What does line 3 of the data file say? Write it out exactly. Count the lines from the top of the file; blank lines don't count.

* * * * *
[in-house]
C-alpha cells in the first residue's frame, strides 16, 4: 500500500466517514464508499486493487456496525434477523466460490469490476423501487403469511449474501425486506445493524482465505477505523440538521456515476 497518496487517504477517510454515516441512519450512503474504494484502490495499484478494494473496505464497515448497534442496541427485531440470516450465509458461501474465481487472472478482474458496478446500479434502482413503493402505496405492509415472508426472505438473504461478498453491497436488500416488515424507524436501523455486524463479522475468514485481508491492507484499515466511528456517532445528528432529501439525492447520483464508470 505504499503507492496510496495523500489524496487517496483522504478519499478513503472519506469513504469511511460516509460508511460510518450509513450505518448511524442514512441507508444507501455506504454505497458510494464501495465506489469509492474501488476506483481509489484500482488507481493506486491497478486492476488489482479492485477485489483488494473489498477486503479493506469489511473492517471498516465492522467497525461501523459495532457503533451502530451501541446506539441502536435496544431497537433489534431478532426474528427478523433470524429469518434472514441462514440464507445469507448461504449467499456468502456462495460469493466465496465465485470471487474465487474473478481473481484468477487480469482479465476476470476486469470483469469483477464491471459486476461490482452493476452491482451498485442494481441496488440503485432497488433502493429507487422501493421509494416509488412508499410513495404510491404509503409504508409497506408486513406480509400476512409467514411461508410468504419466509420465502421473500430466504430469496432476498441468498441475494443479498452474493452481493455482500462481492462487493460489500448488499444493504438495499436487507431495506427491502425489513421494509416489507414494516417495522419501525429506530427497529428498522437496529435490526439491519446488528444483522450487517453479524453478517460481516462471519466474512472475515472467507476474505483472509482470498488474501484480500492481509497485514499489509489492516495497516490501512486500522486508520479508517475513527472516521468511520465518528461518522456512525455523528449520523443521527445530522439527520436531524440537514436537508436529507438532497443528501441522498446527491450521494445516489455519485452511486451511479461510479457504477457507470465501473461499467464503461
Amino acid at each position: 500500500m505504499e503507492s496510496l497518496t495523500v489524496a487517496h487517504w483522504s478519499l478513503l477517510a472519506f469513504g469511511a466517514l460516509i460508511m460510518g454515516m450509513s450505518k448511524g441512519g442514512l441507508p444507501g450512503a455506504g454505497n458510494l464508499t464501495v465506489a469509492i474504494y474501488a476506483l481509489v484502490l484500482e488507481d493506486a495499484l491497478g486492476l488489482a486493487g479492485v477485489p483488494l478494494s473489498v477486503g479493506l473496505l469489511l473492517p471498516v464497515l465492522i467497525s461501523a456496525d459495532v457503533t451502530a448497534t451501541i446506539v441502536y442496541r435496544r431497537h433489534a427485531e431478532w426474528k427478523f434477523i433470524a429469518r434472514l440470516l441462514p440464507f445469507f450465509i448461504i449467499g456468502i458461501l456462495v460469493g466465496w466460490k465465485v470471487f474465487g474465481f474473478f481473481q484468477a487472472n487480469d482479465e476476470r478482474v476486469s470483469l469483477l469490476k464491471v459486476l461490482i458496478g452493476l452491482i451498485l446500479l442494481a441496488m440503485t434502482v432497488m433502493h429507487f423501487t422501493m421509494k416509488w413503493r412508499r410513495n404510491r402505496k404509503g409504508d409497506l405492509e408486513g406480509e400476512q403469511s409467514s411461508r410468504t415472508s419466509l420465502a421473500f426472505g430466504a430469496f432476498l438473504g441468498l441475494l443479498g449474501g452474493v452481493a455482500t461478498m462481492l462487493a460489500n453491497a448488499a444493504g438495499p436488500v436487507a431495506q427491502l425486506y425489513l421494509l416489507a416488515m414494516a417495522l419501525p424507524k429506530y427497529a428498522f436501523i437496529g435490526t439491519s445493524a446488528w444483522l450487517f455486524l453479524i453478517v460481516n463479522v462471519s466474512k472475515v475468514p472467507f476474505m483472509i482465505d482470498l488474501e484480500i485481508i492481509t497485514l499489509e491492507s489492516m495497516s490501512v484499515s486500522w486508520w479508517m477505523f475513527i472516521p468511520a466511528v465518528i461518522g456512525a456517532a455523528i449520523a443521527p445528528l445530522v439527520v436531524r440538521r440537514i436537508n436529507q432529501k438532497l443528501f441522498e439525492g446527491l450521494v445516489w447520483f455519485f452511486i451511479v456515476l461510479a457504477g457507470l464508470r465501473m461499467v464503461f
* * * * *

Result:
Amino acid at each position: 500500500m505504499e503507492s496510496l497518496t495523500v489524496a487517496h487517504w483522504s478519499l478513503l477517510a472519506f469513504g469511511a466517514l460516509i460508511m460510518g454515516m450509513s450505518k448511524g441512519g442514512l441507508p444507501g450512503a455506504g454505497n458510494l464508499t464501495v465506489a469509492i474504494y474501488a476506483l481509489v484502490l484500482e488507481d493506486a495499484l491497478g486492476l488489482a486493487g479492485v477485489p483488494l478494494s473489498v477486503g479493506l473496505l469489511l473492517p471498516v464497515l465492522i467497525s461501523a456496525d459495532v457503533t451502530a448497534t451501541i446506539v441502536y442496541r435496544r431497537h433489534a427485531e431478532w426474528k427478523f434477523i433470524a429469518r434472514l440470516l441462514p440464507f445469507f450465509i448461504i449467499g456468502i458461501l456462495v460469493g466465496w466460490k465465485v470471487f474465487g474465481f474473478f481473481q484468477a487472472n487480469d482479465e476476470r478482474v476486469s470483469l469483477l469490476k464491471v459486476l461490482i458496478g452493476l452491482i451498485l446500479l442494481a441496488m440503485t434502482v432497488m433502493h429507487f423501487t422501493m421509494k416509488w413503493r412508499r410513495n404510491r402505496k404509503g409504508d409497506l405492509e408486513g406480509e400476512q403469511s409467514s411461508r410468504t415472508s419466509l420465502a421473500f426472505g430466504a430469496f432476498l438473504g441468498l441475494l443479498g449474501g452474493v452481493a455482500t461478498m462481492l462487493a460489500n453491497a448488499a444493504g438495499p436488500v436487507a431495506q427491502l425486506y425489513l421494509l416489507a416488515m414494516a417495522l419501525p424507524k429506530y427497529a428498522f436501523i437496529g435490526t439491519s445493524a446488528w444483522l450487517f455486524l453479524i453478517v460481516n463479522v462471519s466474512k472475515v475468514p472467507f476474505m483472509i482465505d482470498l488474501e484480500i485481508i492481509t497485514l499489509e491492507s489492516m495497516s490501512v484499515s486500522w486508520w479508517m477505523f475513527i472516521p468511520a466511528v465518528i461518522g456512525a456517532a455523528i449520523a443521527p445528528l445530522v439527520v436531524r440538521r440537514i436537508n436529507q432529501k438532497l443528501f441522498e439525492g446527491l450521494v445516489w447520483f455519485f452511486i451511479v456515476l461510479a457504477g457507470l464508470r465501473m461499467v464503461f